Artsy: What does it mean to have power in the art world?

MR: I think according to the list, it means having the four criteria I discussed, but I think particularly having influence on what kind of art is shown, which is why artists tend not to be too prominent on [the list]. 

Artsy: And how does the list affect the art world in the months that follow its release, e.g. artists gaining popularity in the market, gallerists taking on new artists, collectors with bold acquisitions etc.?

MR: It’s not intended to influence the art market and I guess the criteria make the distribution of art more important than the production, so that’s the basic factor—and I think the list clearly reflects that much of it is about distribution.

Artsy: Are there often internal disputes in the decision making?

MR: Yes. There might be someone saying, ‘Oh this person is really important in New York.’ That might be completely untrue to someone in Seoul, so I think the hardest part about putting it together is weighing up what it means to be big in New York versus big in Seoul. And that’s how the biggest disputes happen.

Artsy: And how are these disputes resolved?

MR: Partly through negotiation and acceptance that not everyone has to agree, and I think there are basic things about how much money the art world makes in New York versus how much it makes elsewhere.

Artsy: So then the market is considered in the decision making?

MR: It’s part of it, but not a massive part of it. Otherwise, the artists would be entirely based on market. 

Artsy: Does the list influence the forthcoming content of the magazine at all? 

MR: Of the people on the power list this year, only one of them has been on the cover [of ArtReview] in the past 12 months—Mark Leckey—so there’s a real difference in what we do the rest of the time. I think as a magazine it’s really important for us to understand how things work. 

Artsy: In 2011, when Ai Weiwei made it to #1 on the ArtReview Power 100 List, the Chinese government responded that they thought Ai Weiwei was #1 based purely on a political basis. Does this happen a lot after the list is released—do you have to field criticism or opinions?

MR: Of course, but it has to do with how people interpret it, and I guess most people in the art world have sufficiently large egos that they go on to feel that they’re better than everyone else.

Artsy: What are some of the craziest things people have done to try to get on the list?

MR: We have had someone just ask how much it costs, but it was someone no one had ever heard of. I think people are generally aware [of the process], but people let us know what they’re up to, but that’s kind of helpful anyway. But some of the really outlandish stuff hasn’t happened. Of course people will  put pressure on us …

Artsy: In terms of the major shifts in this year’s list—individuals who made major moves in either direction, Nicolas Serota moved from #6 last year to #1; Jay Jopling from #22 last year to #32 this year; Ryan Trecartin from #64 to #43; Christopher Wool from not being on the list last year to #55; and Okwui Enwezor not on the list last year to #24.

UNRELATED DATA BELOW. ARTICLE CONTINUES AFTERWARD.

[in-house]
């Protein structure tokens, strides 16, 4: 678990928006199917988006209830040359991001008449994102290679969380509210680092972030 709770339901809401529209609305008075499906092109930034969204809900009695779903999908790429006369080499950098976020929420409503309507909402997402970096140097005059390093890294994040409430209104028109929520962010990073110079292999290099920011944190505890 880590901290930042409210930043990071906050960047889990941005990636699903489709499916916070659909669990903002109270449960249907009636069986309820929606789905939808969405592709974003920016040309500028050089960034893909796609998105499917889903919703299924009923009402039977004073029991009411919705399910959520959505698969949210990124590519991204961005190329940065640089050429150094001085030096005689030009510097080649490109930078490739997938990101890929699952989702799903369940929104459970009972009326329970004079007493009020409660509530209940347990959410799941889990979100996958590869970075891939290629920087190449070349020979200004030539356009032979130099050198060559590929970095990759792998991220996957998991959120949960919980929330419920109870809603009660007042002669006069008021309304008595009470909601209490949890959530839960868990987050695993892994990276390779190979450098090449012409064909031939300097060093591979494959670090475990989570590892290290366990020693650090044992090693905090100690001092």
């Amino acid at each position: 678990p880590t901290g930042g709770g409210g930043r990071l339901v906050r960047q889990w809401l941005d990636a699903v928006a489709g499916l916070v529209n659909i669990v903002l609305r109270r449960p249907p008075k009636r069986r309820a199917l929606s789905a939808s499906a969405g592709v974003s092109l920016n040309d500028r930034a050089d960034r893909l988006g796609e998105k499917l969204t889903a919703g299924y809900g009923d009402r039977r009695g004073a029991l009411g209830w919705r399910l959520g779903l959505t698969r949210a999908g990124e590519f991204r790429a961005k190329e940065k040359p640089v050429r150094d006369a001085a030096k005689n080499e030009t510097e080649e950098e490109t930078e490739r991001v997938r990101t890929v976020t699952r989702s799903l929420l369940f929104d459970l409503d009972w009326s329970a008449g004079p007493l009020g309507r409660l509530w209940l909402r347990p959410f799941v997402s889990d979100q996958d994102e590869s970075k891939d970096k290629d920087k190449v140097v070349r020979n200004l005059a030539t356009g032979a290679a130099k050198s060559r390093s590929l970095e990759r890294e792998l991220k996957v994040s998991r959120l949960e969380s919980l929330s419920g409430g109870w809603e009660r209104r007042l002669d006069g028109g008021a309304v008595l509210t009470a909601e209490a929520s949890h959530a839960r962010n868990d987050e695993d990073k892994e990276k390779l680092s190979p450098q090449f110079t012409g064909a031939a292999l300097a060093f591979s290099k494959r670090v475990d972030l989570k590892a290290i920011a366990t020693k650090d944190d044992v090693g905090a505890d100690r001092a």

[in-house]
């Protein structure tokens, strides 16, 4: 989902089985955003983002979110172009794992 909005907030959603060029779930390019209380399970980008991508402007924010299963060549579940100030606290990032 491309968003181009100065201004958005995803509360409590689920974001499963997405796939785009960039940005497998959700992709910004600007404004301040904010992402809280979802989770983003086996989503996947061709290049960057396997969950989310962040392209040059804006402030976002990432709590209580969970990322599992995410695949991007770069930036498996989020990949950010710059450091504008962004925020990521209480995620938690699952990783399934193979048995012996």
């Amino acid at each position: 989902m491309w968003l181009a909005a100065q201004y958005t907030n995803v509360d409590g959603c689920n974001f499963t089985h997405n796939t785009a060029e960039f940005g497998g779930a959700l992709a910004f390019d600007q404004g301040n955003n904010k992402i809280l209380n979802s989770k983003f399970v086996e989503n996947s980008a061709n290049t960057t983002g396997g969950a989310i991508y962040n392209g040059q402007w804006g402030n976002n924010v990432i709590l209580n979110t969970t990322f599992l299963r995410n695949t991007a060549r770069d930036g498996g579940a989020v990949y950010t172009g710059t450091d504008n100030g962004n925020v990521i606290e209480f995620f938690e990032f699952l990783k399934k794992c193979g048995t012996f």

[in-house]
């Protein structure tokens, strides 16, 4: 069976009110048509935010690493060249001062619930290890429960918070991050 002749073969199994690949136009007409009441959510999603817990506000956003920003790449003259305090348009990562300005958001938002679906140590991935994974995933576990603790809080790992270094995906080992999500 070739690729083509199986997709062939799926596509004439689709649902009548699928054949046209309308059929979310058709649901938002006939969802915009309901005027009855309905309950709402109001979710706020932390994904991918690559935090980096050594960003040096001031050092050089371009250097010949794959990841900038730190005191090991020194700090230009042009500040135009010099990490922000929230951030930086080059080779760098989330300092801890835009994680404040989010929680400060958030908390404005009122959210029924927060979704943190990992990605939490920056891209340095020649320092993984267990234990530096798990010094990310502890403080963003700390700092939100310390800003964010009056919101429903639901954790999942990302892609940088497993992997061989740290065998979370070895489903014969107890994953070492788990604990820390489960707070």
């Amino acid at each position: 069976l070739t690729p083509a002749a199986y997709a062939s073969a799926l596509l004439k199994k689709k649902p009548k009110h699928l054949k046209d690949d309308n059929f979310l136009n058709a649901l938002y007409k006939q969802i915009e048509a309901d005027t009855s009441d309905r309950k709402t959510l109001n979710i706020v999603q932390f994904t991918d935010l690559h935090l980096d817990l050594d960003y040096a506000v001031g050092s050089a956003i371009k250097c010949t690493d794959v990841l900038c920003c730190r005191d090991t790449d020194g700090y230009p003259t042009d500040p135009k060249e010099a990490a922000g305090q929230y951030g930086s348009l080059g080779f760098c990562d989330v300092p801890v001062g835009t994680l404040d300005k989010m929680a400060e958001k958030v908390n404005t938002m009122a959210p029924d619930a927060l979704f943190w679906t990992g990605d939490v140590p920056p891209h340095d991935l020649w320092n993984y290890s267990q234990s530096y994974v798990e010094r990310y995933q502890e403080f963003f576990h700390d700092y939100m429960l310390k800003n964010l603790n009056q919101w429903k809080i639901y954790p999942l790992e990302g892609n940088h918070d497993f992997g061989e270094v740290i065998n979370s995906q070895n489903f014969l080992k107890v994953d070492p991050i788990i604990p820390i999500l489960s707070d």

MR: For Christopher Wool, it’s not just for being Christopher Wool but for influencing a lot of young artists.

Artsy: Is that different this year than it was last year?

MR: I think it’s probably more prevalent this year. I think the artists are always the hardest ones on the list. That depends on what people are saying and depends on the artist not just being an isolated figure but the way he’s connected in the system. 

Artsy: And Okwui Enwezor?

MR: He’s [curating] the Venice Biennale. We try to avoid anticipating what’s going to happen as much as possible so that fact that [it was announced] that he was doing Venice last year wasn’t really counted too much, whereas this year, it’s much more immediate and much more part of what he’s doing.

Artsy: And so why did Nicholas Serota move from #6 to #1?

MR: Well it’s the Tate; it’s incidental that it’s him. I think it’s partly because of the massive global expansion of the Tate. I mean look at the acquisition committee; it’s like 240+ people and half of them are on that list. And I think it’s partly about how museums in general have expanded their role and not just to validate artists, which they always have, but also to validate collectors on their committees—that’s a good collector, that’s a bad collector.

Artsy: David Zwirner and Iwan Wirth are still #2 and #3 respectively—their same positions as last year—but Larry Gagosian was bumped down from #4 to #7. But didn’t Gagosian carve out that mega-dealer space for these dealers? Why the shift? 

MR: I’m sure without what Larry Gagosian did, [Zwirner and Wirth] wouldn’t be doing what they’re doing, but I think they’re both adapting that model and changing it, and I think that’s what the difference is.

Artsy: Marina Abramovic is in the top 10 again. Why?

MR: She’s everywhere, but she comes with bringing art to the general public because I think maybe 10 years ago, no one would really accept that as art. I think Olafur Eliasson is similar because he’s really expanded this notion of art and, for him, this sort of social side.